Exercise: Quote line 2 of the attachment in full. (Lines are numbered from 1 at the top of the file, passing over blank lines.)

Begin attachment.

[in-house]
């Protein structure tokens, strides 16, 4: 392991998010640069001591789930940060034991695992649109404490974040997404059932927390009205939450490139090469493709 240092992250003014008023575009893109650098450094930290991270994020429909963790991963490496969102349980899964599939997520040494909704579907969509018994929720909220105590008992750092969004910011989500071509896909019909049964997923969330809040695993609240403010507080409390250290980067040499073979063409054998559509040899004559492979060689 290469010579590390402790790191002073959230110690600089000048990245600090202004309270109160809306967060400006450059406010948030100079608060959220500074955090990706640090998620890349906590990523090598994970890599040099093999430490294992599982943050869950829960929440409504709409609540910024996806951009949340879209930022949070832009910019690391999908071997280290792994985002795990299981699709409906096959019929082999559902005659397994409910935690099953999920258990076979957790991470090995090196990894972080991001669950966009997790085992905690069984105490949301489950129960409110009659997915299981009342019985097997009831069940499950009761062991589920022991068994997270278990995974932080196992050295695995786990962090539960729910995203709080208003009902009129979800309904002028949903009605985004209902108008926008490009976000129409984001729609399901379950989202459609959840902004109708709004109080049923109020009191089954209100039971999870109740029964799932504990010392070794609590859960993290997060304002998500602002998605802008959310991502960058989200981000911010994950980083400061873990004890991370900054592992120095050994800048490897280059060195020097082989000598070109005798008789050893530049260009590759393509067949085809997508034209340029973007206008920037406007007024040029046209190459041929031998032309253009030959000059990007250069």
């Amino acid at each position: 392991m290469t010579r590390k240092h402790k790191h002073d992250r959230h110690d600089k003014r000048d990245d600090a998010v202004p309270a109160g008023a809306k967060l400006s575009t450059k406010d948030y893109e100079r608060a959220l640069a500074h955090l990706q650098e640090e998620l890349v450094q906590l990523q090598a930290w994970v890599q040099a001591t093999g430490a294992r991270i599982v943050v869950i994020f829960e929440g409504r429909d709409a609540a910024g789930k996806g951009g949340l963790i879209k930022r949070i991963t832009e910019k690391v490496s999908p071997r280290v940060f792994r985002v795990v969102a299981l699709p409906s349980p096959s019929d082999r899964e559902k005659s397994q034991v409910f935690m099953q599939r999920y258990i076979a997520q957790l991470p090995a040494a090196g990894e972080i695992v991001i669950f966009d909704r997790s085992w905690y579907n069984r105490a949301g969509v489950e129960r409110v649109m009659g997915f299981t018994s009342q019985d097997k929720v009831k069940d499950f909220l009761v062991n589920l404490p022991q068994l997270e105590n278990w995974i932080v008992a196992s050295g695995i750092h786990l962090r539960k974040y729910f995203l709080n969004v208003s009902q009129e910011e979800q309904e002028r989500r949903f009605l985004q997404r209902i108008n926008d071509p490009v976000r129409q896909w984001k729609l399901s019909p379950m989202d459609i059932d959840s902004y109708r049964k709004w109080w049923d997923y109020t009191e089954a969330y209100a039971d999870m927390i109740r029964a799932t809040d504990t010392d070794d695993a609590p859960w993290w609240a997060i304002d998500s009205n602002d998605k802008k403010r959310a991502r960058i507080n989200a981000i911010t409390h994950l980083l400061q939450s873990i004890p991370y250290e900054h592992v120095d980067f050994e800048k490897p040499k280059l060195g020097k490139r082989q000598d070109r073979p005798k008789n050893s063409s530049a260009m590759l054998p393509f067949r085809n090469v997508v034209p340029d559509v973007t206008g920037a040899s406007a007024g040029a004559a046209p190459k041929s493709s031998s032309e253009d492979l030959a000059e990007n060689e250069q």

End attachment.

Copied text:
């Protein structure tokens, strides 16, 4: 392991998010640069001591789930940060034991695992649109404490974040997404059932927390009205939450490139090469493709 240092992250003014008023575009893109650098450094930290991270994020429909963790991963490496969102349980899964599939997520040494909704579907969509018994929720909220105590008992750092969004910011989500071509896909019909049964997923969330809040695993609240403010507080409390250290980067040499073979063409054998559509040899004559492979060689 290469010579590390402790790191002073959230110690600089000048990245600090202004309270109160809306967060400006450059406010948030100079608060959220500074955090990706640090998620890349906590990523090598994970890599040099093999430490294992599982943050869950829960929440409504709409609540910024996806951009949340879209930022949070832009910019690391999908071997280290792994985002795990299981699709409906096959019929082999559902005659397994409910935690099953999920258990076979957790991470090995090196990894972080991001669950966009997790085992905690069984105490949301489950129960409110009659997915299981009342019985097997009831069940499950009761062991589920022991068994997270278990995974932080196992050295695995786990962090539960729910995203709080208003009902009129979800309904002028949903009605985004209902108008926008490009976000129409984001729609399901379950989202459609959840902004109708709004109080049923109020009191089954209100039971999870109740029964799932504990010392070794609590859960993290997060304002998500602002998605802008959310991502960058989200981000911010994950980083400061873990004890991370900054592992120095050994800048490897280059060195020097082989000598070109005798008789050893530049260009590759393509067949085809997508034209340029973007206008920037406007007024040029046209190459041929031998032309253009030959000059990007250069």